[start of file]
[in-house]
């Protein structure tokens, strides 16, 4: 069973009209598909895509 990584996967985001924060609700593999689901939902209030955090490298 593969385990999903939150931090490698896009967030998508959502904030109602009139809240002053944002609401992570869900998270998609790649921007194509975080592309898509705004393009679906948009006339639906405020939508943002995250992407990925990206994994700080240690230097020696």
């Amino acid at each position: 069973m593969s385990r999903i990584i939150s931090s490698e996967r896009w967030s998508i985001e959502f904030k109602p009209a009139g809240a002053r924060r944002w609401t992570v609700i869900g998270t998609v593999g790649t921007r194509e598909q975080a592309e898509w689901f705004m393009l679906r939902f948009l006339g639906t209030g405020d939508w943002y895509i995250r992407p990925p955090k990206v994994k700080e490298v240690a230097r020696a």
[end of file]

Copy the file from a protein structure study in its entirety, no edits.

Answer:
[in-house]
């Protein structure tokens, strides 16, 4: 069973009209598909895509 990584996967985001924060609700593999689901939902209030955090490298 593969385990999903939150931090490698896009967030998508959502904030109602009139809240002053944002609401992570869900998270998609790649921007194509975080592309898509705004393009679906948009006339639906405020939508943002995250992407990925990206994994700080240690230097020696």
């Amino acid at each position: 069973m593969s385990r999903i990584i939150s931090s490698e996967r896009w967030s998508i985001e959502f904030k109602p009209a009139g809240a002053r924060r944002w609401t992570v609700i869900g998270t998609v593999g790649t921007r194509e598909q975080a592309e898509w689901f705004m393009l679906r939902f948009l006339g639906t209030g405020d939508w943002y895509i995250r992407p990925p955090k990206v994994k700080e490298v240690a230097r020696a």